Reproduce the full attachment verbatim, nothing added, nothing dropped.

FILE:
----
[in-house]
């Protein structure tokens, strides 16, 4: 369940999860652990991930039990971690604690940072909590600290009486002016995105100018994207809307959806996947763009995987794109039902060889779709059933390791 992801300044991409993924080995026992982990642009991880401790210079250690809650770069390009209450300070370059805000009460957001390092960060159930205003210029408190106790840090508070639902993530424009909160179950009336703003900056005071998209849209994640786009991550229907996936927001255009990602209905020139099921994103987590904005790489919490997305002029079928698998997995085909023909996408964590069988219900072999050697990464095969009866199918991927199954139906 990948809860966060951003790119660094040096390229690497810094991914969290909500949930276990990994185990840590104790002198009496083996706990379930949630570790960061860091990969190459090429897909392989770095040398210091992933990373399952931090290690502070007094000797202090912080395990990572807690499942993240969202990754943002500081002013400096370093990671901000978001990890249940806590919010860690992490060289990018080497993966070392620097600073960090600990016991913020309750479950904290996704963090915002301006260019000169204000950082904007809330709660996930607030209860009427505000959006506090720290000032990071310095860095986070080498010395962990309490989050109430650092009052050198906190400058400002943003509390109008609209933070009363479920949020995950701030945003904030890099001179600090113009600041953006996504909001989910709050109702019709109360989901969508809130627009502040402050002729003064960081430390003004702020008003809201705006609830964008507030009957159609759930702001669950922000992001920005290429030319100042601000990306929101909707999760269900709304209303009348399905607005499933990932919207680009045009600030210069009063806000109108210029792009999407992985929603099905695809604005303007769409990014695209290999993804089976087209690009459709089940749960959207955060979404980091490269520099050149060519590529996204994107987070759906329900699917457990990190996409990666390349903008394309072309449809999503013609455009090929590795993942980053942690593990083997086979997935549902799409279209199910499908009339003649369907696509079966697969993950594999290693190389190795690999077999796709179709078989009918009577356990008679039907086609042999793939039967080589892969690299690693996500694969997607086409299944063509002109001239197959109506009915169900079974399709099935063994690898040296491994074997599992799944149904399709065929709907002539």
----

[in-house]
């Protein structure tokens, strides 16, 4: 369940999860652990991930039990971690604690940072909590600290009486002016995105100018994207809307959806996947763009995987794109039902060889779709059933390791 992801300044991409993924080995026992982990642009991880401790210079250690809650770069390009209450300070370059805000009460957001390092960060159930205003210029408190106790840090508070639902993530424009909160179950009336703003900056005071998209849209994640786009991550229907996936927001255009990602209905020139099921994103987590904005790489919490997305002029079928698998997995085909023909996408964590069988219900072999050697990464095969009866199918991927199954139906 990948809860966060951003790119660094040096390229690497810094991914969290909500949930276990990994185990840590104790002198009496083996706990379930949630570790960061860091990969190459090429897909392989770095040398210091992933990373399952931090290690502070007094000797202090912080395990990572807690499942993240969202990754943002500081002013400096370093990671901000978001990890249940806590919010860690992490060289990018080497993966070392620097600073960090600990016991913020309750479950904290996704963090915002301006260019000169204000950082904007809330709660996930607030209860009427505000959006506090720290000032990071310095860095986070080498010395962990309490989050109430650092009052050198906190400058400002943003509390109008609209933070009363479920949020995950701030945003904030890099001179600090113009600041953006996504909001989910709050109702019709109360989901969508809130627009502040402050002729003064960081430390003004702020008003809201705006609830964008507030009957159609759930702001669950922000992001920005290429030319100042601000990306929101909707999760269900709304209303009348399905607005499933990932919207680009045009600030210069009063806000109108210029792009999407992985929603099905695809604005303007769409990014695209290999993804089976087209690009459709089940749960959207955060979404980091490269520099050149060519590529996204994107987070759906329900699917457990990190996409990666390349903008394309072309449809999503013609455009090929590795993942980053942690593990083997086979997935549902799409279209199910499908009339003649369907696509079966697969993950594999290693190389190795690999077999796709179709078989009918009577356990008679039907086609042999793939039967080589892969690299690693996500694969997607086409299944063509002109001239197959109506009915169900079974399709099935063994690898040296491994074997599992799944149904399709065929709907002539």